“It’s a drop-in replacement,” says Marc Hillmyer, an independent expert in bio-based plastics at the University of Minnesota’s chemistry department. “This is typically easier for companies to manage because the molecules are identical.”
The move to cut nylon’s carbon footprint by using plant-based sources is part of a broader trend across many industries: Brands are now touting plant-based alternatives to plastics in everything from sneakers to artificial grass. “By using renewable, plant-based feedstock, we’re already significantly lowering the climate impact of the nylon,” says Christophe Schilling, Genomatica’s CEO. “Plants sequester carbon from the atmosphere, so they’re actively countering global warming. We’ve also worked to reduce the amount of carbon emitted from the manufacturing process.”
But some plants—like algae and bamboo—are less resource-hungry than others while still effectively capturing carbon. Genomatica has not shared which plants it is using for the particular bio-based nylon it is making with Lululemon (the companies want to keep the formula proprietary for some time before making it available to the rest of the fashion industry). And while Schilling says it could slash nylon’s carbon footprint by 90% or more, it has not yet disclosed exactly how the carbon emissions of this bio-based nylon compares with petroleum-based nylon.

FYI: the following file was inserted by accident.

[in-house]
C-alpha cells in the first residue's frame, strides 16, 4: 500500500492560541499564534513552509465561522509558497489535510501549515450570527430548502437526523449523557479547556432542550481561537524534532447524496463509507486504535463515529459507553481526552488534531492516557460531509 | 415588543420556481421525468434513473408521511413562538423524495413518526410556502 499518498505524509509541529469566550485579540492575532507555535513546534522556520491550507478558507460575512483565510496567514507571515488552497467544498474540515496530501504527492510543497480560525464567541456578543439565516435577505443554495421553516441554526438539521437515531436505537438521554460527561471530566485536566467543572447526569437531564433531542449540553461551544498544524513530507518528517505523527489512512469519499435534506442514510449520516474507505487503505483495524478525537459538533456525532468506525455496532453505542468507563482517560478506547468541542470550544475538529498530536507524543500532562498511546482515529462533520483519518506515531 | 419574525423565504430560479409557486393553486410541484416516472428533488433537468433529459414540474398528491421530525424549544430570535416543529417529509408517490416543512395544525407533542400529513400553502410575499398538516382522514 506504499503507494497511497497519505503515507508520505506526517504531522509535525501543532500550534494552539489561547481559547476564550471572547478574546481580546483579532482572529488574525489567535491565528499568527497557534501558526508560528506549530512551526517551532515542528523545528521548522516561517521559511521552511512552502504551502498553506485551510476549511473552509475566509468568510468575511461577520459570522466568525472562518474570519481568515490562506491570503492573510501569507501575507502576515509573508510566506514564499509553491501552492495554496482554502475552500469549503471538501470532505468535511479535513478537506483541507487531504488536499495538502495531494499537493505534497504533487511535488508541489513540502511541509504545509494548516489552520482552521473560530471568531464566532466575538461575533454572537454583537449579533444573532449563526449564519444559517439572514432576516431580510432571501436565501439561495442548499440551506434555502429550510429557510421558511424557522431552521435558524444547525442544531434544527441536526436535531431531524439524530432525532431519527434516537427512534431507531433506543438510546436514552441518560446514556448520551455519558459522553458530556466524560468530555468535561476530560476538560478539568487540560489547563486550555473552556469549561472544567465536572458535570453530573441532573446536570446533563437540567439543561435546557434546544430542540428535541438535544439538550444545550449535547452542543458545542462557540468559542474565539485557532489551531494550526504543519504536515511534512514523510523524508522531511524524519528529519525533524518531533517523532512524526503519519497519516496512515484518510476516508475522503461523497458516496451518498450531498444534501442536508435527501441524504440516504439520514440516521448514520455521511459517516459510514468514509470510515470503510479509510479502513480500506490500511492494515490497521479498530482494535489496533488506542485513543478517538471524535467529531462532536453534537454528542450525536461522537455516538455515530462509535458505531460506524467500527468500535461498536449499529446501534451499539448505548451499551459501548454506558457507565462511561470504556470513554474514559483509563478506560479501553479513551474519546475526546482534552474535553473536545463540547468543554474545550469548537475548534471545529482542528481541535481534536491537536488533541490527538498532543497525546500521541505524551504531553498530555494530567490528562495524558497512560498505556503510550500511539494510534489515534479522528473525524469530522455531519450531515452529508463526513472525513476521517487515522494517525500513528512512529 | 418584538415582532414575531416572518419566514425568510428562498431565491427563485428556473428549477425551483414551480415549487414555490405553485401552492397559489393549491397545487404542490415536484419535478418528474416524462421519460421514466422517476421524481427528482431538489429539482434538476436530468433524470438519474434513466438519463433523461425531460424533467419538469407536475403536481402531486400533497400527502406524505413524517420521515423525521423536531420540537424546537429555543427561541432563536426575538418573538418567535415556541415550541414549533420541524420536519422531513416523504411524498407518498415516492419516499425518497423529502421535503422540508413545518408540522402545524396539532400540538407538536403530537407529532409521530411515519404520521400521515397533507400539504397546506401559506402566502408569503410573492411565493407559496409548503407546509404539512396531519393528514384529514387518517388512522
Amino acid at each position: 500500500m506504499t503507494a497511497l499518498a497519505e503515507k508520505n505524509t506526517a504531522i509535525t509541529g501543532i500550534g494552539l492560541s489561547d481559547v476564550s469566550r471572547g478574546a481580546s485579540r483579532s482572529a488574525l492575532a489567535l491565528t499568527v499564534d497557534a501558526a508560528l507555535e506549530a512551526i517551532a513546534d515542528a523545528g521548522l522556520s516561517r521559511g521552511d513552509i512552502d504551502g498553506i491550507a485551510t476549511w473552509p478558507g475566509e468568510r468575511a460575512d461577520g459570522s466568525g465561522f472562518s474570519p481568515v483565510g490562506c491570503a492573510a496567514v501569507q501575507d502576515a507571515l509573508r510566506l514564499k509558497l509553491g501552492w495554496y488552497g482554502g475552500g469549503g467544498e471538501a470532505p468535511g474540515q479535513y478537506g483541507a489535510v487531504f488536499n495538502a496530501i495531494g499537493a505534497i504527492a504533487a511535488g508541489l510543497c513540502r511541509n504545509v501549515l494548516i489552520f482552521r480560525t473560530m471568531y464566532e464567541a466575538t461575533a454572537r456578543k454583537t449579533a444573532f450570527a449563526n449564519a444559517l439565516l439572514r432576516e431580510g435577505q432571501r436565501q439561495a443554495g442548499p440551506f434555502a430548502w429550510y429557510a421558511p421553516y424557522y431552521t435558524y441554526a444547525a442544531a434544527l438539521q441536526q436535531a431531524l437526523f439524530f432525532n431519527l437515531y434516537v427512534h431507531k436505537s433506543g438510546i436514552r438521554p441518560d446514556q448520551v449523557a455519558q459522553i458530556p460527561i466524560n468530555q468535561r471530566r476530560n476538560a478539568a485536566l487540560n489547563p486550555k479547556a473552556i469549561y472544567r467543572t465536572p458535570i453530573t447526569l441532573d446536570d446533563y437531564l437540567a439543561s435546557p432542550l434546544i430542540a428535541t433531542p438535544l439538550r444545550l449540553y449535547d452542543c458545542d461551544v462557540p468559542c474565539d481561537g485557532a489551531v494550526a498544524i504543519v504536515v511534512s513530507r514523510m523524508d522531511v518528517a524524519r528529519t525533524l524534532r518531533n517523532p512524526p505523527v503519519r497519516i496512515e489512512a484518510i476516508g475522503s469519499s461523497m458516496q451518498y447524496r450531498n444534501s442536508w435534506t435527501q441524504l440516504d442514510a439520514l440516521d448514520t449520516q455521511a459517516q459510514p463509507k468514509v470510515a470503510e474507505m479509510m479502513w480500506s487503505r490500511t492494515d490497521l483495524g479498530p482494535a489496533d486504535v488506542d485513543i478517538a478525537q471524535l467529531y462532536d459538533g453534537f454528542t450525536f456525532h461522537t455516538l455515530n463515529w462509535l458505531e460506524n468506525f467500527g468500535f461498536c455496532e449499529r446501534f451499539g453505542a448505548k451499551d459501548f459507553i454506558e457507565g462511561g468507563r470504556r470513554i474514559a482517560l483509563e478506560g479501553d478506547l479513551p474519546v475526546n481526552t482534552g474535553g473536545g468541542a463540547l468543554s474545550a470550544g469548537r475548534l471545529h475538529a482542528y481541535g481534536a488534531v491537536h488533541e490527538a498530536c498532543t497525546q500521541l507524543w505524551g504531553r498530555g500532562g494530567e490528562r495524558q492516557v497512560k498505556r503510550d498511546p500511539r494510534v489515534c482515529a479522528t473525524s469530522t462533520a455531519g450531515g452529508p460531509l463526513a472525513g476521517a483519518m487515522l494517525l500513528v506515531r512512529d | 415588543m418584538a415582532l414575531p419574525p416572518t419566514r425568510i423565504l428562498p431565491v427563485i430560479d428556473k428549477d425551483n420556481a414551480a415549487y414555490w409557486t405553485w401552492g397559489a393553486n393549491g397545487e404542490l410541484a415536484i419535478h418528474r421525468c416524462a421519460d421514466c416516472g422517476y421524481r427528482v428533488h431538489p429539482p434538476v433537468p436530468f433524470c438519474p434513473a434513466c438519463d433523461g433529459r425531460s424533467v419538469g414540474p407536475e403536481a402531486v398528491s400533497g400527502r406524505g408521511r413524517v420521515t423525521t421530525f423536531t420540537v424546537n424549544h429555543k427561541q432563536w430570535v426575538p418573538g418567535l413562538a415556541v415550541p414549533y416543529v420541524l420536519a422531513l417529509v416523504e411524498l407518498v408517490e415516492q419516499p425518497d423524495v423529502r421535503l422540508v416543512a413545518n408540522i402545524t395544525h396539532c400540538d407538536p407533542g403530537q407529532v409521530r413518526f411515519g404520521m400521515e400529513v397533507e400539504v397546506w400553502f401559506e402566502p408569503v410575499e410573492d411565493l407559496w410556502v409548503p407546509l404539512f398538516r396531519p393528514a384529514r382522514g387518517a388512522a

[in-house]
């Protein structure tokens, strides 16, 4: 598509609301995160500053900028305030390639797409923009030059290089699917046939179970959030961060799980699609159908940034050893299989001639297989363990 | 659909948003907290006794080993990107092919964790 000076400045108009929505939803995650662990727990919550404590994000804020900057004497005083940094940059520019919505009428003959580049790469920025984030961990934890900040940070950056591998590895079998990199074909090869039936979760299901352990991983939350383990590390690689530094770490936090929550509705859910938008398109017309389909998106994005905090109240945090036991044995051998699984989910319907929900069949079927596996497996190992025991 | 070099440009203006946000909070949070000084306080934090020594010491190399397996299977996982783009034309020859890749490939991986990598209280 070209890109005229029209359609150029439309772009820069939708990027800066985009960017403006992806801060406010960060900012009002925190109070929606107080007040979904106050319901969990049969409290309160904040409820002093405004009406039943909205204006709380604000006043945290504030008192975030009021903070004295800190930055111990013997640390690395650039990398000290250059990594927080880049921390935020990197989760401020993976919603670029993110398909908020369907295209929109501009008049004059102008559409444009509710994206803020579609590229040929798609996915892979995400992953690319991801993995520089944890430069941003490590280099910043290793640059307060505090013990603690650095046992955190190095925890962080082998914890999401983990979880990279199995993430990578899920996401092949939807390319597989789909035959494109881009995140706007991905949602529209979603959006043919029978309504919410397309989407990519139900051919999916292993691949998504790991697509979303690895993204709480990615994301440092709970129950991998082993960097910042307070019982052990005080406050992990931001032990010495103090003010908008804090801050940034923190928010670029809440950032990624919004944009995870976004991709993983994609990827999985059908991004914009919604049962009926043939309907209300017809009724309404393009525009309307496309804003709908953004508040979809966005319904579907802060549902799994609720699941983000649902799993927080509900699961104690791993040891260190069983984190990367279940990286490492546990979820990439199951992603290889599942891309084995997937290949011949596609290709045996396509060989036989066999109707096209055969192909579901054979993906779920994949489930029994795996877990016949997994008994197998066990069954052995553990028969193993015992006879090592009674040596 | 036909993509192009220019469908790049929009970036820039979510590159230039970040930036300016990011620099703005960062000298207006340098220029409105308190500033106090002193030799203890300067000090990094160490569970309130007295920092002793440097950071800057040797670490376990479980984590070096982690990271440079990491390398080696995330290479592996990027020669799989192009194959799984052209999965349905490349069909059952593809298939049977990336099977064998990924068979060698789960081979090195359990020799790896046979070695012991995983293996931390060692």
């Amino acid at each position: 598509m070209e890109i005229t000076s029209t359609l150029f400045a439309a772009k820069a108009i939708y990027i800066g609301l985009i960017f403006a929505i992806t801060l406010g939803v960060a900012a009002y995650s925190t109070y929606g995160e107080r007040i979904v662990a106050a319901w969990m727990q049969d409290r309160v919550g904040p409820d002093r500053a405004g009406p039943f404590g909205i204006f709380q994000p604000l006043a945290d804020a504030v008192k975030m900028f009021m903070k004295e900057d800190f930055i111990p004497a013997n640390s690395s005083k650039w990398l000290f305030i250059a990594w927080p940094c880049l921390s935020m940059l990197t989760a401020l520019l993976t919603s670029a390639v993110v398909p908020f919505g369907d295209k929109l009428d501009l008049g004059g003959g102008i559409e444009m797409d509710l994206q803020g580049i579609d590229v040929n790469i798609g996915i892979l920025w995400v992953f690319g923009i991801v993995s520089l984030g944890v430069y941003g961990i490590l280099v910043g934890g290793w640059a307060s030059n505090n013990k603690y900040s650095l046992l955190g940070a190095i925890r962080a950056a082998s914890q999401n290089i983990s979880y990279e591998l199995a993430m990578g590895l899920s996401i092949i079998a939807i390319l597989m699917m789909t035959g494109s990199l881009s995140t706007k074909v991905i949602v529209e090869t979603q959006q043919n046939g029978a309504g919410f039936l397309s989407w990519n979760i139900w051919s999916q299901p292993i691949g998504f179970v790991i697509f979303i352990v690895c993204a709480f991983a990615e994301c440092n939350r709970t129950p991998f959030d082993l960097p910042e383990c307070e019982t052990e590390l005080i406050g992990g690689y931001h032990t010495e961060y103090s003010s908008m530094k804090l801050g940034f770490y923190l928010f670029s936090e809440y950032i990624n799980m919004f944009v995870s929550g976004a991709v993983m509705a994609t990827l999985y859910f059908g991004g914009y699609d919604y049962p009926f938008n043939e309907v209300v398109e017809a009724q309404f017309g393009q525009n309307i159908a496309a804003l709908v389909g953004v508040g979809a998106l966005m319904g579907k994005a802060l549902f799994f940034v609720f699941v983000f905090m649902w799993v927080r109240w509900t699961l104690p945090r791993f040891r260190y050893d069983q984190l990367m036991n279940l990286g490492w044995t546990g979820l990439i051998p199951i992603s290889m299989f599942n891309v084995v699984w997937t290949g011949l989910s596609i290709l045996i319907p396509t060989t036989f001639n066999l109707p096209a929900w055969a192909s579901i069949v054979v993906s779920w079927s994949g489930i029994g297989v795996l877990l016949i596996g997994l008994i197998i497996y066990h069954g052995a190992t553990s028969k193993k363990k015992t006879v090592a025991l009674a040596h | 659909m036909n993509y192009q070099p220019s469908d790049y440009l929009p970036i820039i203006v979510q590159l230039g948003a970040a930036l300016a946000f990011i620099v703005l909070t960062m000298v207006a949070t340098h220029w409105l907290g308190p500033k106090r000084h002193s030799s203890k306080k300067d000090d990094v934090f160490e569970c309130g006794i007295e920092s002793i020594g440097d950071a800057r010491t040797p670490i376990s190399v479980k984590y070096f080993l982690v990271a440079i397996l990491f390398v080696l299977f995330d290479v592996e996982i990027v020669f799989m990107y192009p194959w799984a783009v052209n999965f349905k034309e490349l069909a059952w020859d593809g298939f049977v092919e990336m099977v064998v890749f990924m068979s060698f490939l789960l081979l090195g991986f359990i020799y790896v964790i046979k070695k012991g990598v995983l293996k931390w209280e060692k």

What’s more, the plant-based nylon Genomatica has created is neither biodegradable nor compostable, since it has the same molecular structure as nylon. Its main selling point is that it can reduce nylon’s reliance on fossil fuels. But companies must still tackle the issue of what happens to the nylon at the end of its life.